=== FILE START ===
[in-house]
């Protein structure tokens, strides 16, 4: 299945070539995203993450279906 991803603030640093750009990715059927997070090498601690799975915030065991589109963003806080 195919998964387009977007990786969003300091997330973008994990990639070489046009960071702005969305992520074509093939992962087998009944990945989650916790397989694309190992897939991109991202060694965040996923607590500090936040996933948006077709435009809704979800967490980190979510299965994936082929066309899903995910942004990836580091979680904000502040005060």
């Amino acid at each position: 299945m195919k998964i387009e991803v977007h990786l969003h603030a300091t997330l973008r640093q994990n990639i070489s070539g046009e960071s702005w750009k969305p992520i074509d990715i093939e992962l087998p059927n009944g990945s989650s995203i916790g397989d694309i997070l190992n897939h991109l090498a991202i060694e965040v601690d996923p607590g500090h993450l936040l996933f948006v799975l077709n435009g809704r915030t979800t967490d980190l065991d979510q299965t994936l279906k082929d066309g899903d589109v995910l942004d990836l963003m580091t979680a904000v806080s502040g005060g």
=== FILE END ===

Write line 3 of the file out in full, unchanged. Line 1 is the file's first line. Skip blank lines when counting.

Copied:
């Amino acid at each position: 299945m195919k998964i387009e991803v977007h990786l969003h603030a300091t997330l973008r640093q994990n990639i070489s070539g046009e960071s702005w750009k969305p992520i074509d990715i093939e992962l087998p059927n009944g990945s989650s995203i916790g397989d694309i997070l190992n897939h991109l090498a991202i060694e965040v601690d996923p607590g500090h993450l936040l996933f948006v799975l077709n435009g809704r915030t979800t967490d980190l065991d979510q299965t994936l279906k082929d066309g899903d589109v995910l942004d990836l963003m580091t979680a904000v806080s502040g005060g």